A Pattern Language Describing Apparel Design Creativity

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Title: A Pattern Language Describing Apparel Design Creativity
Author: Pechoux, Beatrice Le
Advisors: LITTLE, TREVOR J, Chair
Abstract: The apparel design process involves gathering and analyzing information on fashion trends, markets, past line sales and editing ideas for successful combinations of fabric, style and price. These ideas are the result of creativity. Creativity is most often modeled as a problem solving process involving complex chaotic systems. In the fields of architecture and software design, pattern languages have been developed to help understand the various fundamental components and dynamics of complex systems by using a series of related generic problem-solving patterns empirically proven to be successful in a specified context of forces. Patterns record existing knowledge to make it rapidly and easily accessible and communicated between different users. The research objective of this dissertation was to develop a pattern language describing the initial creative phase of the apparel design process. First, an archetype of the initial creative process in apparel design was constructed based on the literature reviewed to integrate the intervening marketing and design components, and suggest a set of links between these components and the various stages of the process. Second, patterns describing these links and the archetype were developed to form a pattern language representing the dynamics of the archetypal model, i.e. the articulation and interdependencies of all its components and stages. Design professionals reviewed the pattern language. Students used it to develop product concepts and storyboards, which were evaluated by a panel of judges. Feedback from these participants indicates the pattern language offers a "design manual" that can be used by all team members to improve design efficiency and effectiveness, i.e. higher success rates of new products in a timely manner. Combining information technology and the pattern language could make an even greater contribution to apparel design, both at an operational level and a strategic planning level. This research provides a working example of a pattern language and shows the benefits to be attained. Also, the dissertation includes a guide on constructing pattern languages in the hope of reaching the ultimate goal of encouraging industry and academic apparel design experts to contribute to the necessary ongoing developments of the pattern language.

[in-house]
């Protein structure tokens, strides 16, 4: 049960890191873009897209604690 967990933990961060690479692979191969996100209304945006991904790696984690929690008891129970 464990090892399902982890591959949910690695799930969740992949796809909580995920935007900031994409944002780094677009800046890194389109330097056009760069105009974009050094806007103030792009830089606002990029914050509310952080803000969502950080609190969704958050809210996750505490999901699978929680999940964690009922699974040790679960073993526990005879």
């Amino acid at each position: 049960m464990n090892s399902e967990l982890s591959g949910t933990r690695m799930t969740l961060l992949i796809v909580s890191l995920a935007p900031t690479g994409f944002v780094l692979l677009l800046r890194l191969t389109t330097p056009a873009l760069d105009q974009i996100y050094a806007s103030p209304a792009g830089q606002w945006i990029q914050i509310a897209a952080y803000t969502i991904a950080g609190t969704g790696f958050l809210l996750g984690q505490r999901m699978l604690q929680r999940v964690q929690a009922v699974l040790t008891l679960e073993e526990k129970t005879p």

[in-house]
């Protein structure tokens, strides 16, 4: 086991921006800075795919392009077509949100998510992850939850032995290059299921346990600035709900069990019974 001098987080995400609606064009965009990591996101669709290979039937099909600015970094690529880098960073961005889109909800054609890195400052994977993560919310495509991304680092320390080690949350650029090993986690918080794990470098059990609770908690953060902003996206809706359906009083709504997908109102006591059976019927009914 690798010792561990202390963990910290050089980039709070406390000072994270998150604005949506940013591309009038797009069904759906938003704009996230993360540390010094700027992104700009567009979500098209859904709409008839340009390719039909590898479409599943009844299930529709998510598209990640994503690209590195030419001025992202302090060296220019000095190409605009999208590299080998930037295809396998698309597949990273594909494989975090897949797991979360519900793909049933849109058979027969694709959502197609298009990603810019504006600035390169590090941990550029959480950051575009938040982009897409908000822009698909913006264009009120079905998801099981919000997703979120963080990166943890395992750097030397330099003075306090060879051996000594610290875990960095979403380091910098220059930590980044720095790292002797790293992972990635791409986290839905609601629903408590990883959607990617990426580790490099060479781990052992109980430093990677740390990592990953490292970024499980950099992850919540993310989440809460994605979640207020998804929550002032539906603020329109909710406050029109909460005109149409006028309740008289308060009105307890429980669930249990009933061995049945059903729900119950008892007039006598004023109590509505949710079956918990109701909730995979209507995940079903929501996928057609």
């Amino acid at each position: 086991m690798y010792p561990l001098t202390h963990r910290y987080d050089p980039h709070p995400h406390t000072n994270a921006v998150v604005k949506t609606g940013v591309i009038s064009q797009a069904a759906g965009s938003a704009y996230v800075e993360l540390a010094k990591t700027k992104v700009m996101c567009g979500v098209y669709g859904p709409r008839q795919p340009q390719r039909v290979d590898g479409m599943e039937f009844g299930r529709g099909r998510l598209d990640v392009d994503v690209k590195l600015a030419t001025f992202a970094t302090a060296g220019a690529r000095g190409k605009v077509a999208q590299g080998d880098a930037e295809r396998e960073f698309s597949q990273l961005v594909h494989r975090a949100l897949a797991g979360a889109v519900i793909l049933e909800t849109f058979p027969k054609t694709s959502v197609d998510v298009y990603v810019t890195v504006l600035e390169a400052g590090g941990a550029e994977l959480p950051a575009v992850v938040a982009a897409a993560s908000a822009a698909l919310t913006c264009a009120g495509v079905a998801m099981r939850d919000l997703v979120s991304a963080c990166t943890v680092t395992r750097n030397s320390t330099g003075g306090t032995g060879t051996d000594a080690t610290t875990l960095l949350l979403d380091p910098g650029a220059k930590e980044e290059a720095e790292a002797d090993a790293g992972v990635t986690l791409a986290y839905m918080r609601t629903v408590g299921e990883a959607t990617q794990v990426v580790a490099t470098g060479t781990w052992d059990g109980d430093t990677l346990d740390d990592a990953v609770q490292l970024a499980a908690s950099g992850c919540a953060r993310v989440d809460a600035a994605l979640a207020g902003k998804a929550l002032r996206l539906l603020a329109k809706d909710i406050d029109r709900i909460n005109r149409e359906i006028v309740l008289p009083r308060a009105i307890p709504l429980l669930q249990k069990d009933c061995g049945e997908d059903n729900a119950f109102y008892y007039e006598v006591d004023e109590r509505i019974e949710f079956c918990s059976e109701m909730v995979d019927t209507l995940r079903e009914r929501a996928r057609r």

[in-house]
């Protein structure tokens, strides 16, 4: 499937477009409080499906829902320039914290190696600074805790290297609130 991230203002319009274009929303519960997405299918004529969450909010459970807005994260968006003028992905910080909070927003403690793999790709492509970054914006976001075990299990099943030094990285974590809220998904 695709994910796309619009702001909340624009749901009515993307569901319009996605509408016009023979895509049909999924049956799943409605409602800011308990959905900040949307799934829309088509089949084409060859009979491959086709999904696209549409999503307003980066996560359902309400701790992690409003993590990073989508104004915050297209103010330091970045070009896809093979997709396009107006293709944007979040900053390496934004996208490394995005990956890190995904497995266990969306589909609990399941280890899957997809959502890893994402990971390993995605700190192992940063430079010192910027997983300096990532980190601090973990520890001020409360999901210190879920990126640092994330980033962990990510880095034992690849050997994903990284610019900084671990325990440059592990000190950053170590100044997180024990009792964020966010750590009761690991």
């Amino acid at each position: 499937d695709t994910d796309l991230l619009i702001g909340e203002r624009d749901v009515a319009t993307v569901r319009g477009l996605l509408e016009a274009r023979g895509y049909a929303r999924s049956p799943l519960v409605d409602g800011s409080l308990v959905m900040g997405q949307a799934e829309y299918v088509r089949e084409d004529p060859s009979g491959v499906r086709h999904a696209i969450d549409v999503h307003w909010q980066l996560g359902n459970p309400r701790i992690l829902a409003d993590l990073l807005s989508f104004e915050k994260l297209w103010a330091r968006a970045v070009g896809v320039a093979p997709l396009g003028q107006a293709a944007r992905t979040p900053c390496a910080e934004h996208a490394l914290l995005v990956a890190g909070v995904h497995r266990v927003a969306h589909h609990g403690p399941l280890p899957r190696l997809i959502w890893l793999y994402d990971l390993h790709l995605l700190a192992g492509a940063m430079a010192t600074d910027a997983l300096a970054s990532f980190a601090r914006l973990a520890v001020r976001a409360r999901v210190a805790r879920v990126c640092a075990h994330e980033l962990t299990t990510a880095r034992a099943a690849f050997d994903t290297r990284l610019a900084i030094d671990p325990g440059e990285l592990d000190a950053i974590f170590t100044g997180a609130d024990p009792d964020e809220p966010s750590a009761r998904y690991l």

Date: 2000-04-12
Degree: PhD
Discipline: Textile Technology Management
URI: http://www.lib.ncsu.edu/resolver/1840.16/5109

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